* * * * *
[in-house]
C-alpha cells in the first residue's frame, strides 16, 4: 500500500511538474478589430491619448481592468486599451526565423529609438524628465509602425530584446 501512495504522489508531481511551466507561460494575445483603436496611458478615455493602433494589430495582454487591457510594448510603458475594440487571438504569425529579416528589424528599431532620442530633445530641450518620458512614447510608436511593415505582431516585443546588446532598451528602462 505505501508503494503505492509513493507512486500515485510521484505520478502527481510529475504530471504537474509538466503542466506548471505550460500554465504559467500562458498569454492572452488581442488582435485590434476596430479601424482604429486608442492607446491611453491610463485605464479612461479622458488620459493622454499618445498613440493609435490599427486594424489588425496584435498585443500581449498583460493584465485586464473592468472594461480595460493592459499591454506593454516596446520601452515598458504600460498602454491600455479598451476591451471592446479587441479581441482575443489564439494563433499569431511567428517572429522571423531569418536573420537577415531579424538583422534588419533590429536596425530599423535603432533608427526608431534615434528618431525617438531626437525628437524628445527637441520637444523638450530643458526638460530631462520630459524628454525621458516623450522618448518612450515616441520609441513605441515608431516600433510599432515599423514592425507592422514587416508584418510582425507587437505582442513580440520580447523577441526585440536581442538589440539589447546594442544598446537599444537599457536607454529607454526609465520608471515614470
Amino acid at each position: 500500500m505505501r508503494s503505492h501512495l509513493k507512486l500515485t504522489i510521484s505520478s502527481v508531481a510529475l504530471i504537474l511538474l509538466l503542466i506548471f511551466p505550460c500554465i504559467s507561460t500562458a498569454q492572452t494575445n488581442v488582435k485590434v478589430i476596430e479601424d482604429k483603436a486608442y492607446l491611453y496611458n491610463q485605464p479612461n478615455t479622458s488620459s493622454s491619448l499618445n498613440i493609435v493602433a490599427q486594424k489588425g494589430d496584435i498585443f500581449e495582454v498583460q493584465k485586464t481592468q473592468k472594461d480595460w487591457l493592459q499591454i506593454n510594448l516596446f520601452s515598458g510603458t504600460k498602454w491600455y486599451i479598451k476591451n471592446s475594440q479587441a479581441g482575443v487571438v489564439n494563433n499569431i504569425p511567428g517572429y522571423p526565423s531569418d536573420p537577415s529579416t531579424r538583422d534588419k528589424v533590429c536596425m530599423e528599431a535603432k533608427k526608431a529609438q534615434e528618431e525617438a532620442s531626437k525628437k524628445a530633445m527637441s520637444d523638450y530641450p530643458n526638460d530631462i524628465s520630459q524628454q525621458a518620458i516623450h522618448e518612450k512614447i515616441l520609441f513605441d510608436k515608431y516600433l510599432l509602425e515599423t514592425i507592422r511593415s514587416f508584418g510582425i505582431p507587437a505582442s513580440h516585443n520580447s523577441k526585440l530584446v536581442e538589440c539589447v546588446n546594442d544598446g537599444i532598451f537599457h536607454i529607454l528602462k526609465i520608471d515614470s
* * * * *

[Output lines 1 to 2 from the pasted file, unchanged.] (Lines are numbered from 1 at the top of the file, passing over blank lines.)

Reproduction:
[in-house]
C-alpha cells in the first residue's frame, strides 16, 4: 500500500511538474478589430491619448481592468486599451526565423529609438524628465509602425530584446 501512495504522489508531481511551466507561460494575445483603436496611458478615455493602433494589430495582454487591457510594448510603458475594440487571438504569425529579416528589424528599431532620442530633445530641450518620458512614447510608436511593415505582431516585443546588446532598451528602462 505505501508503494503505492509513493507512486500515485510521484505520478502527481510529475504530471504537474509538466503542466506548471505550460500554465504559467500562458498569454492572452488581442488582435485590434476596430479601424482604429486608442492607446491611453491610463485605464479612461479622458488620459493622454499618445498613440493609435490599427486594424489588425496584435498585443500581449498583460493584465485586464473592468472594461480595460493592459499591454506593454516596446520601452515598458504600460498602454491600455479598451476591451471592446479587441479581441482575443489564439494563433499569431511567428517572429522571423531569418536573420537577415531579424538583422534588419533590429536596425530599423535603432533608427526608431534615434528618431525617438531626437525628437524628445527637441520637444523638450530643458526638460530631462520630459524628454525621458516623450522618448518612450515616441520609441513605441515608431516600433510599432515599423514592425507592422514587416508584418510582425507587437505582442513580440520580447523577441526585440536581442538589440539589447546594442544598446537599444537599457536607454529607454526609465520608471515614470